It’s a frequent complaint from club golfers – that the same teams sweep pairs’ events with massive scores. New handicapping rules in GB&I may have found a solution…
Golfers in Great Britain and Ireland who crush fourball betterballs at clubs may soon see their scores count for handicap.
Changes to the World Handicap System may see the rounds of players who dominate such competitions added to their records.
From April, scores from fourball betterball formats such as stroke play, Stableford, and Par/Bogey could be used for handicap purposes.
The changes will only apply to competition scores and not general play, and if a stringent set of criteria are met.
WHS Changes 2024: What are the new fourball betterball handicap rules?
Once a fourball betterball score is returned to the WHS portal by club software, it will look for some specific benchmarks. These are:
- A pair must have scored at least 42 points or six under par.
- One of the pair must have scored on a minimum of nine holes.
- That player’s round will then be upscaled – with points for their unplayed holes added based on their playing partner’s score.
- That will be 0 points if there is no score, one point if their partner has scored a point on a hole, and 1.5 points added where their partner has scored two or more points on a hole.
- If the total score of that player is then 36 or more points, a score differential will be calculated and the score will be added to the player’s record. If it does not, it will not be acceptable for handicap purposes.
The score may, or may not, count as one of the player’s best eight. Scores that do not meet the criteria will still be added to records but will not be used in calculations.
Players won’t be required to try and work out whether their scores are acceptable following the conclusion of a round.
Chiefs hope the new rules will prove a hit at golf clubs, with many already believed to have expressed a keenness for fourball betterball scoring to be used in handicapping within GB&I.
What’s behind the WHS fourball betterball changes?
While it is hoped it will try and take away any motivation from players who might be tempted to manipulate the system, it will also give more opportunities for golfers who may not submit lots of individual scores to play rounds that count for handicap purposes.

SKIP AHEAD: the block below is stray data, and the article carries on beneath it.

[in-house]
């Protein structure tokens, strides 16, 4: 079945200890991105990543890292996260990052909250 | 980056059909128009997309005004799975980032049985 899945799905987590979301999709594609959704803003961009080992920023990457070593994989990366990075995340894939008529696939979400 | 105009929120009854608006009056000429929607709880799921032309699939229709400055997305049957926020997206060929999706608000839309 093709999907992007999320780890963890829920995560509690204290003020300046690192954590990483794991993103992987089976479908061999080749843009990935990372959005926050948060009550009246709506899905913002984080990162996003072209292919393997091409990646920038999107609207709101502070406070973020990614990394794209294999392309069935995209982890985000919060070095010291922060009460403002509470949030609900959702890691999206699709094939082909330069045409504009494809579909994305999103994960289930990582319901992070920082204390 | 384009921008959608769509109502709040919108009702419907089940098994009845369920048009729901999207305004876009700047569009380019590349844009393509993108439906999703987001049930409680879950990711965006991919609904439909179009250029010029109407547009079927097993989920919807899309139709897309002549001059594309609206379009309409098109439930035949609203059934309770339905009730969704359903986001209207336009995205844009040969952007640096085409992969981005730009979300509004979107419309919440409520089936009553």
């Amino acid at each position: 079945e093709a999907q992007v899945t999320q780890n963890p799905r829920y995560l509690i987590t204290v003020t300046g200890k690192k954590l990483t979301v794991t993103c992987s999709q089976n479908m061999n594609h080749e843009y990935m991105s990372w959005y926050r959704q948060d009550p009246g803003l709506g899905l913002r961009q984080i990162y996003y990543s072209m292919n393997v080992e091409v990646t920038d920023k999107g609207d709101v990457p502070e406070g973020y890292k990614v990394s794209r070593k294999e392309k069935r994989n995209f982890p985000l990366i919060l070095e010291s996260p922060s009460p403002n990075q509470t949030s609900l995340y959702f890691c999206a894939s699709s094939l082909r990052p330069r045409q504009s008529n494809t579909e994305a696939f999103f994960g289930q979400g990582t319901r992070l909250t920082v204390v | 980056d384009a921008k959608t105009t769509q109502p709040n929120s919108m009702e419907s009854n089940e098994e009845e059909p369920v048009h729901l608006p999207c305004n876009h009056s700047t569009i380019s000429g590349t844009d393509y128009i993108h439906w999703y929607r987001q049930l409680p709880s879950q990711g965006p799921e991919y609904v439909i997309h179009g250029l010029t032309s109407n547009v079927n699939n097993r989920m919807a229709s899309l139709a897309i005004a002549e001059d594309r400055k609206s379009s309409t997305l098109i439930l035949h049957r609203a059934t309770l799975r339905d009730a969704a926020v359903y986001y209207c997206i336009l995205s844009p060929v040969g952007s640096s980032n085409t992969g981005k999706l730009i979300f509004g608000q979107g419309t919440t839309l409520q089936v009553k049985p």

While fourball scores and match play scores already count towards WHS in other handicapping jurisdictions, most notably the USA, NCG understands handicap chiefs in GB&I were reluctant to employ a method using most likely score – fearing it was too open to an individual golfer’s interpretation.
Most likely score allows players to add shots to their tally, depending on how far away their ball lies from the cup, if they have a valid reason for not completing a hole.
In fourball betterball, that can be because their partner has already holed out and they cannot better that score.
With club golfers on this side of the pond very likely unwilling to accept such an arrangement, chiefs have instead turned to a scaled method to have an impact.
Now have your say
What do you think of these fourball betterball changes in GB&I? Will they help beef up security for pairs’ events? Let me know with a comment on X.
WHS Changes 2024
- Huge changes are coming to WHS! Here’s what you need to know
- Play on a Par-3 course? You can soon submit a score for handicap!
- Competitions with odd numbers of holes?
- What is Course Rating minus Par?
- What is Expected Score?
- What’s happening to my Course Handicap?
- It’s all about the governance! Why the R&A and USGA have carried a review of the World Handicap System